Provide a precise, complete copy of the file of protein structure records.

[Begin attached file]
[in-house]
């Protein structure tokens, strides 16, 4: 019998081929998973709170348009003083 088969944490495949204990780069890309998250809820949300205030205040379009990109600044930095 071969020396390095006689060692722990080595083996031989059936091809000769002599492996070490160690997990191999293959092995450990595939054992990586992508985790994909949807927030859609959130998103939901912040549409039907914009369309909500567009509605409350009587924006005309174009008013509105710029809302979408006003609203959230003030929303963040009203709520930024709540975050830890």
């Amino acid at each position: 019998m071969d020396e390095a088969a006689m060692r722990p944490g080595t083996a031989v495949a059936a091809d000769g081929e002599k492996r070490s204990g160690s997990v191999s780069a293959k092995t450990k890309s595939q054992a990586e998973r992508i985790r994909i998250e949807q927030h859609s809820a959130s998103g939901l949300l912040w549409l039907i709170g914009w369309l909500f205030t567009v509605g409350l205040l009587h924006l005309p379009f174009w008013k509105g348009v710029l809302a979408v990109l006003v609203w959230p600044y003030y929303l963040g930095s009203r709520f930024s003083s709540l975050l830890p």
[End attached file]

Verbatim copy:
[in-house]
């Protein structure tokens, strides 16, 4: 019998081929998973709170348009003083 088969944490495949204990780069890309998250809820949300205030205040379009990109600044930095 071969020396390095006689060692722990080595083996031989059936091809000769002599492996070490160690997990191999293959092995450990595939054992990586992508985790994909949807927030859609959130998103939901912040549409039907914009369309909500567009509605409350009587924006005309174009008013509105710029809302979408006003609203959230003030929303963040009203709520930024709540975050830890």
């Amino acid at each position: 019998m071969d020396e390095a088969a006689m060692r722990p944490g080595t083996a031989v495949a059936a091809d000769g081929e002599k492996r070490s204990g160690s997990v191999s780069a293959k092995t450990k890309s595939q054992a990586e998973r992508i985790r994909i998250e949807q927030h859609s809820a959130s998103g939901l949300l912040w549409l039907i709170g914009w369309l909500f205030t567009v509605g409350l205040l009587h924006l005309p379009f174009w008013k509105g348009v710029l809302a979408v990109l006003v609203w959230p600044y003030y929303l963040g930095s009203r709520f930024s003083s709540l975050l830890p």